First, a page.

Having battled cancer, one wakes up to a world where each sunrise matters, where each friendship counts, where each smile makes a huge difference, where each hug from your child matters, where each bird call becomes special. And when the water ripples in the river with thousand jewels sparkling, you feel you have won a treasure. For it is a treasure — the right to live and breath normally.
There are people who get scared hearing you have cancer and avoid you like a taboo. They forget that cancer survivors are human too and no different from them.
I never wanted cancer. I never wanted to be in a hospital and under medical supervision.
My father was a doctor. He was scared I would die. He was past eighty one when I was diagnosed with cancer and he died as I moved towards recovery. What was ironic was he was coming to visit me. After my surgeries, I was looking forward to his company. But he died. He said he could not face my death, having already lost his wife and mother.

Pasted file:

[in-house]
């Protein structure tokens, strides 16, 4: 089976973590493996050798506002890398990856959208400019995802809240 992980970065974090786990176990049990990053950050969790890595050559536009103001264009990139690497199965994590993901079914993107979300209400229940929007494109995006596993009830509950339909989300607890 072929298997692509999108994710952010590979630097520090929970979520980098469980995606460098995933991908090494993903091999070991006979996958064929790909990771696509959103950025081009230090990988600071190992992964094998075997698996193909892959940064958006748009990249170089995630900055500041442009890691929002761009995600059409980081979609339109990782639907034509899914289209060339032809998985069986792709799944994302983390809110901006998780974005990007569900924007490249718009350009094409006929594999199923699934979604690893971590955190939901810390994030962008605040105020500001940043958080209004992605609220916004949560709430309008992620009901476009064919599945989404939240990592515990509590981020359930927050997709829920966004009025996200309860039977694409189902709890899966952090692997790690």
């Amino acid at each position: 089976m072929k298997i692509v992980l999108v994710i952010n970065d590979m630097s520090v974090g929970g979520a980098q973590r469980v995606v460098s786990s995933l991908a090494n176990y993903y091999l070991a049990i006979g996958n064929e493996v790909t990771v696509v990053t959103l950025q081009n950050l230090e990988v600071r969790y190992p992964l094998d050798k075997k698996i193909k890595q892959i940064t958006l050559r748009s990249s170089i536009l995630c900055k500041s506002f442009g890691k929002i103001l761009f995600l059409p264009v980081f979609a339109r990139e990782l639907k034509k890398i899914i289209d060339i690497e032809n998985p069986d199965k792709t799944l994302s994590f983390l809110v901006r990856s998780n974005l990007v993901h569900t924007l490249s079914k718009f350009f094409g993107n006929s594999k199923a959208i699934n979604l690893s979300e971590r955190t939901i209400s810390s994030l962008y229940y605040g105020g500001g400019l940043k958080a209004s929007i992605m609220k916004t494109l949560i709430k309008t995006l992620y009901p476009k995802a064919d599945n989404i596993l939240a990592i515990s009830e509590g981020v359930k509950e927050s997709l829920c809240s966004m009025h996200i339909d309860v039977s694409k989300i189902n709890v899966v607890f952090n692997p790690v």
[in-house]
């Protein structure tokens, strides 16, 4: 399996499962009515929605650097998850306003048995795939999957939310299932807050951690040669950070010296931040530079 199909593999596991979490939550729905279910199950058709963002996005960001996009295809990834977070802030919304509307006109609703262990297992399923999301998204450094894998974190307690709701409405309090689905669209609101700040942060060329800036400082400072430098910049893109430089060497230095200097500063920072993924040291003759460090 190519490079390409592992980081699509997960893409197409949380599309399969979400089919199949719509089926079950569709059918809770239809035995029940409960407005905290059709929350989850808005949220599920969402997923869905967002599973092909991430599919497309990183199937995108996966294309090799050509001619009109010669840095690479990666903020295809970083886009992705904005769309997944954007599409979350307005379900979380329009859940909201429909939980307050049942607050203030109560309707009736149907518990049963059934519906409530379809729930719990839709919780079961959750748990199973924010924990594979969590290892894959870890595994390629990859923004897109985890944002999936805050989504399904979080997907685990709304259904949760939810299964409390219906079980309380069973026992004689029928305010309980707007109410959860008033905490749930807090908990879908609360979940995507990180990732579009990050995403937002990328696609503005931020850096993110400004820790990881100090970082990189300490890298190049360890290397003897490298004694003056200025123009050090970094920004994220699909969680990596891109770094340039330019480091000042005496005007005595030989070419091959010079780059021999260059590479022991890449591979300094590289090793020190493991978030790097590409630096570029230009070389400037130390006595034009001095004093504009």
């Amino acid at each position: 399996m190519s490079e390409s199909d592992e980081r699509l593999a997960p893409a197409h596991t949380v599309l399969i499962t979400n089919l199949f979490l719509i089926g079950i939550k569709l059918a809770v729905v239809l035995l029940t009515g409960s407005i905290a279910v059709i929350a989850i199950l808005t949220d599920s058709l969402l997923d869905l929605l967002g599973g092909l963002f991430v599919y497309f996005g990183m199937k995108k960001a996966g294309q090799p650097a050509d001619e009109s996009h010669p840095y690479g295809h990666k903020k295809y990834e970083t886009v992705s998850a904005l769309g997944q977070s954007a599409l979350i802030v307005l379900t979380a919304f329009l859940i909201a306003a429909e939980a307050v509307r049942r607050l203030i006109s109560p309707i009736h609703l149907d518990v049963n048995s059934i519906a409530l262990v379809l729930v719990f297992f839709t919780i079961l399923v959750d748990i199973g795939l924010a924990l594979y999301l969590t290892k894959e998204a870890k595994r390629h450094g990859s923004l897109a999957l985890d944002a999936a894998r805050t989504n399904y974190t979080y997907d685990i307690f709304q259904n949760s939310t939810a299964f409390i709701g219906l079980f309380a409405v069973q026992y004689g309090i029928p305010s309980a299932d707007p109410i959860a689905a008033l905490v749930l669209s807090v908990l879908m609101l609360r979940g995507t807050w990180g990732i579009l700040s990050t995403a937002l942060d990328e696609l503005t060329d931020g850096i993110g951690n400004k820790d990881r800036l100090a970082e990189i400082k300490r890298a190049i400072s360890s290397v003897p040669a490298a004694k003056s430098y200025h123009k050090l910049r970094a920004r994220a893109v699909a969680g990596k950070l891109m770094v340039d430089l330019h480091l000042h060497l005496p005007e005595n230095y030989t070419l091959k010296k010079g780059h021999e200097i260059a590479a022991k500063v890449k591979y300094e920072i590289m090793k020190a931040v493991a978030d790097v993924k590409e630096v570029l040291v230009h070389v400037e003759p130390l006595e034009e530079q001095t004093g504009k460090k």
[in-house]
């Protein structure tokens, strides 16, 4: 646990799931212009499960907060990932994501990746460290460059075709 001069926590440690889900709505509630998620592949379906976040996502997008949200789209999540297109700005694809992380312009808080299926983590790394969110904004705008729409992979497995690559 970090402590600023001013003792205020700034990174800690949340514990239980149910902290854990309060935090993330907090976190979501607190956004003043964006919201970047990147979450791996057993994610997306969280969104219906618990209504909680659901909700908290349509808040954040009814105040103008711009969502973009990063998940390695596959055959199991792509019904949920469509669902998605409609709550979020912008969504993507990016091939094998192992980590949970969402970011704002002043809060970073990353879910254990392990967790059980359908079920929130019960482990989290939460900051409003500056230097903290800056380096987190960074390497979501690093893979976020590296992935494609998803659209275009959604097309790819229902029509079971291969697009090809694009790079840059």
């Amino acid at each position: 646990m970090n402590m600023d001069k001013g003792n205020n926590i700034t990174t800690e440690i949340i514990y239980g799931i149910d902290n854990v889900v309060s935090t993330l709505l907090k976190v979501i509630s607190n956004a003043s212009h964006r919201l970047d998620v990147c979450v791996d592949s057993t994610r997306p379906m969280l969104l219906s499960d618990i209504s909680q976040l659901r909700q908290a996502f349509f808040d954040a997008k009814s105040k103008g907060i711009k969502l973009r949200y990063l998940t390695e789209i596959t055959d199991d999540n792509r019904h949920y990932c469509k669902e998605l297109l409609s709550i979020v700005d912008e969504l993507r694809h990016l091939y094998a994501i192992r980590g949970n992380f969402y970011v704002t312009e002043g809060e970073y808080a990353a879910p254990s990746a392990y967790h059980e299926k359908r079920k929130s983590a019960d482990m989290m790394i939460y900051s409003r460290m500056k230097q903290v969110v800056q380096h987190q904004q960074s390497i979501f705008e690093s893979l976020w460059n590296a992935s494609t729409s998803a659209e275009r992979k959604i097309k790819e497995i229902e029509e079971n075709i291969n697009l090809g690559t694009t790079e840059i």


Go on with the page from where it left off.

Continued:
So, I had to face his death.
Did he die of old age or fear? I have never figured out that one. I had told him I would not die. I was sure. I had been saved at the nick of time, just before the cancer spread to all other organs. I was lucky to be caught in time. That meant I would survive. I had a larger purpose to fulfill, though I do not know what exactly as yet…
The rest of my family likes to absolve me of any guilt I might feel over his death by saying he had a grand life. They love me so much that they do not want me to feel sad — all my friends, cousins, aunts, uncles, in laws, kids and my one and only husband.
Yet when someone dies, they leave a gap in the lives of the living. Though they drift out of this life, the rest remain.
For me the chapter never closed properly. My father’s sickness and death came like a shock, a blast of icy wind on an open sore. It numbed. For, some time I could not even weep. I woke up at night thinking I could hear him shuffle and call. I woke up thinking I had neglected to call him that day. Eversince my mother died, I spoke to him almost daily on the phone.
Today is his birthday. This is the first time in my life that I have not spoken to him on nineteenth of August. And it was also the first time he did not wish me on my birthday or wedding anniversary. For he was dead.
Wherever he is, I wish him happiness. May he find smiles in sunbeams and happiness! May the wind blow all good things his way! May he find magic in the moonbeam — the magic of love, being made to feel wanted, acceptance and all things great and wonderful!
Happy Birthday Dad!
All my love — wherever you are…
…. Your Little Mom…